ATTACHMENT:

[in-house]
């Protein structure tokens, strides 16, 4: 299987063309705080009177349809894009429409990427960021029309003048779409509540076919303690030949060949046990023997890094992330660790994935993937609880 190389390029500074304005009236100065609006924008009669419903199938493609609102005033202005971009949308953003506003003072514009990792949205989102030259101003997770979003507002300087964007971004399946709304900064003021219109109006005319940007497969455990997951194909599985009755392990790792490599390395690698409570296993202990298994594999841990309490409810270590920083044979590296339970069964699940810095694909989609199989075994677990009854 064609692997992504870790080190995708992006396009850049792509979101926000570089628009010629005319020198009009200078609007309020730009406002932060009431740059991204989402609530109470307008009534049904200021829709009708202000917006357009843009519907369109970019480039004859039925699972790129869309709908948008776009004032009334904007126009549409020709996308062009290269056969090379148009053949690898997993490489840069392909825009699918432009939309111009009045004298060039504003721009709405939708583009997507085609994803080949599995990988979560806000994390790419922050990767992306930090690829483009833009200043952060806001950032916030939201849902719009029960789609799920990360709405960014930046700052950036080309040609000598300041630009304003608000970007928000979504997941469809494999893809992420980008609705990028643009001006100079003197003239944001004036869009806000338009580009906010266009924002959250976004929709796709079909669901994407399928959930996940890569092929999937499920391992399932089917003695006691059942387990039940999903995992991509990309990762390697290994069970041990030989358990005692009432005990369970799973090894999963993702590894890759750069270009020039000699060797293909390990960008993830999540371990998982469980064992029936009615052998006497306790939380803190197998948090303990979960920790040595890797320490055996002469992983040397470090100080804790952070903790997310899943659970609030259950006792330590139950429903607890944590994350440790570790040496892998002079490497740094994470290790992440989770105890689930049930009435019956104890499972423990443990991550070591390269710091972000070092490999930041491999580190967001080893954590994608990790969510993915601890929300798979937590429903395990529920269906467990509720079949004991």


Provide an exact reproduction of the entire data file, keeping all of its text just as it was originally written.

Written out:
[in-house]
């Protein structure tokens, strides 16, 4: 299987063309705080009177349809894009429409990427960021029309003048779409509540076919303690030949060949046990023997890094992330660790994935993937609880 190389390029500074304005009236100065609006924008009669419903199938493609609102005033202005971009949308953003506003003072514009990792949205989102030259101003997770979003507002300087964007971004399946709304900064003021219109109006005319940007497969455990997951194909599985009755392990790792490599390395690698409570296993202990298994594999841990309490409810270590920083044979590296339970069964699940810095694909989609199989075994677990009854 064609692997992504870790080190995708992006396009850049792509979101926000570089628009010629005319020198009009200078609007309020730009406002932060009431740059991204989402609530109470307008009534049904200021829709009708202000917006357009843009519907369109970019480039004859039925699972790129869309709908948008776009004032009334904007126009549409020709996308062009290269056969090379148009053949690898997993490489840069392909825009699918432009939309111009009045004298060039504003721009709405939708583009997507085609994803080949599995990988979560806000994390790419922050990767992306930090690829483009833009200043952060806001950032916030939201849902719009029960789609799920990360709405960014930046700052950036080309040609000598300041630009304003608000970007928000979504997941469809494999893809992420980008609705990028643009001006100079003197003239944001004036869009806000338009580009906010266009924002959250976004929709796709079909669901994407399928959930996940890569092929999937499920391992399932089917003695006691059942387990039940999903995992991509990309990762390697290994069970041990030989358990005692009432005990369970799973090894999963993702590894890759750069270009020039000699060797293909390990960008993830999540371990998982469980064992029936009615052998006497306790939380803190197998948090303990979960920790040595890797320490055996002469992983040397470090100080804790952070903790997310899943659970609030259950006792330590139950429903607890944590994350440790570790040496892998002079490497740094994470290790992440989770105890689930049930009435019956104890499972423990443990991550070591390269710091972000070092490999930041491999580190967001080893954590994608990790969510993915601890929300798979937590429903395990529920269906467990509720079949004991």